As organizations grow, they begin to prioritize process over product. That impedes real innovation. When organizations realize this, they typically respond in three ways: By hiring consultants to do a reorg (that’s “organizational theater”), adopt new processes such as hackathons to spur innovation (that’s “innovation theater”), or take steps to try to reform their bureaucratic behaviors (that’s “process theater”). Instead, what organizations need is an Innovation Doctrine that addresses culture, mindset, and process and guides the organization’s efforts to achieve real innovations.Caiaimage/Robert Daly/Getty Images
The type of disruption most companies and government agencies are facing right now is a once-in-every-few-centuries event. Disruption today is more than just changes in technology, or channel, or competitors — it’s all of them, all at once. And these forces are completely reshaping both commerce and defense.
Today, as large organizations are facing continuous disruption, they’ve recognized that their existing strategy and organizational structures aren’t nimble enough to access and mobilize the innovative talent and technology they need to meet these challenges. These organizations know they need to change, but often the result has been a form of organizational whack-a-mole – a futile attempt at trying to swat at problems as they pop-up without understanding their root cause.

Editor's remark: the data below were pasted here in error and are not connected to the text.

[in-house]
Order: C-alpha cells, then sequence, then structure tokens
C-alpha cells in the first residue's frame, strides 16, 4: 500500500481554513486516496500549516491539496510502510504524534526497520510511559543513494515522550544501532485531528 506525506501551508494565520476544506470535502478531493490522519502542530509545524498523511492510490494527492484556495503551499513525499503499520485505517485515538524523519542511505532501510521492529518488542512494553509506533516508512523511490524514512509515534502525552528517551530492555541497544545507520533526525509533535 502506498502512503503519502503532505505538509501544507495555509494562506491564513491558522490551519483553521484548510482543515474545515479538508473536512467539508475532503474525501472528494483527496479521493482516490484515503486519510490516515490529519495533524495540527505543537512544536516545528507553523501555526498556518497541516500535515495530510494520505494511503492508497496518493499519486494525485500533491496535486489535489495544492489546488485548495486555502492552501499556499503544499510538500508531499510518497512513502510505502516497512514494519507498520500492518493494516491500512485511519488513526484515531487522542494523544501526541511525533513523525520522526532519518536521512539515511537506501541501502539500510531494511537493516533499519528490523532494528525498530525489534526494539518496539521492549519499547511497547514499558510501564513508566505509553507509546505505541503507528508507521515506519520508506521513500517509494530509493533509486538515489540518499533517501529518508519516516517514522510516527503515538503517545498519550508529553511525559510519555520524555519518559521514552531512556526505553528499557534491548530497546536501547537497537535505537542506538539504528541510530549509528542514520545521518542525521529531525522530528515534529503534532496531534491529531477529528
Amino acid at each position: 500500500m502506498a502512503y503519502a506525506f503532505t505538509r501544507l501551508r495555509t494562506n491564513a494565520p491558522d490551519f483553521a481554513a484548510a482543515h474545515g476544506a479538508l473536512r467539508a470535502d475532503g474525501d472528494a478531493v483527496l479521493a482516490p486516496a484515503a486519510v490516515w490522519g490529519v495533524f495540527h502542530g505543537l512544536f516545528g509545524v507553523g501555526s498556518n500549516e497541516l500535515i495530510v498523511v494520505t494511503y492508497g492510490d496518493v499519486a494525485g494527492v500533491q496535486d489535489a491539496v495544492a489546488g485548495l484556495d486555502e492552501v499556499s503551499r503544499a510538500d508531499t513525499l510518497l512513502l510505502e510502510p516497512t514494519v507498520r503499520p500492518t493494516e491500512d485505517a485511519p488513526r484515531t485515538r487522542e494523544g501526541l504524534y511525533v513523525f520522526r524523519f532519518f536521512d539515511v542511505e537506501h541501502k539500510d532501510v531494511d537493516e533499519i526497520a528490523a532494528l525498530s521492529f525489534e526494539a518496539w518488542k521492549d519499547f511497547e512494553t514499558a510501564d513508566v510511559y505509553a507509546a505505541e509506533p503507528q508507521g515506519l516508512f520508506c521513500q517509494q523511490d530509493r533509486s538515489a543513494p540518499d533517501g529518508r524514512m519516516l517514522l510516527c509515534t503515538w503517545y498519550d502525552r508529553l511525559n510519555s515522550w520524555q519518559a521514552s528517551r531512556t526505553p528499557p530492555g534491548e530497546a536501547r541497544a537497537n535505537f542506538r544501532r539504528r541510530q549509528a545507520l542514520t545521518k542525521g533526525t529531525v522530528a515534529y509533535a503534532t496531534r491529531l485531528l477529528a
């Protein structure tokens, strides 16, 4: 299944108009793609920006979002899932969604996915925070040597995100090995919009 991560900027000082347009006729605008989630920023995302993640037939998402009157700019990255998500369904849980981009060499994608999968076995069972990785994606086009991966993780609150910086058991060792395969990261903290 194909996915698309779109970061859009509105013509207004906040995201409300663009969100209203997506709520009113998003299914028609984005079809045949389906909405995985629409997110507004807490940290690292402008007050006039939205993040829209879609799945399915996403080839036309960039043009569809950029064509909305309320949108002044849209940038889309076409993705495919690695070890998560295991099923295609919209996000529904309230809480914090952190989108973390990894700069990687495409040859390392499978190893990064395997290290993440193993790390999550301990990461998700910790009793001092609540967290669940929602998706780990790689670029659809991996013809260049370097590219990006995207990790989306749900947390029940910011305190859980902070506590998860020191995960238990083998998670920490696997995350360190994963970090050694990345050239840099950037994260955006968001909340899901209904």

Ultimately, companies and government agencies need to stop doing this or they will fail.
We can build a mindset, culture, and process to fix this — what I think of as an Innovation Doctrine. But first we need to step back and recognize one of the problems.
I just spent a few days with a large organization with a great history, which like most of its peers is dealing with new and rapidly evolving external threats. However, its big best obstacle is internal. What had previously been a strength — its great management processes — now holds back its ability to respond to new challenges.Companies Run on Process
Once upon a time every great organization was a scrappy startup willing to take risks — new ideas, new methods, new customers, targets, and mission. If it was a commercial company, it figured out product/market fit; if a government organization, it focused on solution/mission fit. Over time as these organizations got large, they built process. By process I mean all the tools that allow companies to scale repeatable execution. HR processes, legal processes, financial processes, acquisition and contracting processes, security processes, product development and management processes, and organizational forms etc. All of these are great strategies and tools that business schools build, and consulting firms help implement.